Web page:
Interesting it was. I was fascinated by this movie, especially because we were watching it on Christmas, a day when we remember the gift of Christ and think about how often we put money and greed first, focusing on materialism rather than faithfulness to a Gospel that calls us to give love. This movie focuses on greed and its corrupting power.
What makes this movie so interesting is that it hits so close to home with the recent financial crisis. Had this movie been made five years ago, I'm not sure I would have been so amazed by it. But the reality of what is portrayed is scary--in summary, Wall Street is on the verge of collapse because many of the investment banks have become so corrupted by greed that they fail to have any fiscally responsible policies and are simply betting billions (trillions?) against bad loans they're making.
I think what sums up the prevailing attitude best is when Shia Lebeouf asks the head of a firm what his number is, the amount it would take to get him to walk away from it all. The answer?
Sends a shudder up my spine just to type it. It's easy to vilify investment bankers, especially those whose failures ended up causing a global economic meltdown.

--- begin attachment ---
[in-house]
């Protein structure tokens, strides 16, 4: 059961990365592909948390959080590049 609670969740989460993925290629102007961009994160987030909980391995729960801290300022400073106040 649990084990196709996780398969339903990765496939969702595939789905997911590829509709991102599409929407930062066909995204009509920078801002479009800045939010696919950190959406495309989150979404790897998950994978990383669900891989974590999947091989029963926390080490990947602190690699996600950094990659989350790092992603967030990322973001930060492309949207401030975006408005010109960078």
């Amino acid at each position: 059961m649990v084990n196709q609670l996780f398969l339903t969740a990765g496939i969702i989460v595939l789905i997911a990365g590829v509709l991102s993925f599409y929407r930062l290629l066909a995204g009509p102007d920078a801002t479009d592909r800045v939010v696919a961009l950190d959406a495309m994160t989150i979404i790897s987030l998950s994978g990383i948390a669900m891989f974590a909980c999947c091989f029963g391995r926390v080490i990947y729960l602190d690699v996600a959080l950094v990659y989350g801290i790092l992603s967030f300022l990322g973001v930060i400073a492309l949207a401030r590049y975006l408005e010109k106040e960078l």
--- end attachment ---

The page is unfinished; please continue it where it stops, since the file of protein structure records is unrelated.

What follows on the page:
But where does greed reign in my life?
What do I constantly want more of?
What am I unwilling to give up for the sake of Christ?
Greed is so corrupting. The main conflict in the movie is how Shia Lebeouf's greed corrupts him and his relationship with his fiancee, Michael Douglas' daughter. (It's just fun to watch Michael Douglas act--he is so talented) How much is one willing to sacrifice to be financially successful? How much money do we truly need? What are we willing to do, who are we willing to hurt to get it?
Money is the root of all evil, 1 Timothy tells us. Money itself isn't evil--but the desire for more and more of it will corrupt our very soul. This movie is a great warning about what that looks like on the small scale, and it helps me examine my own thoughts and feelings about money, a subject Christ talked about very often, and yet one we in the church manage to avoid with frightening success.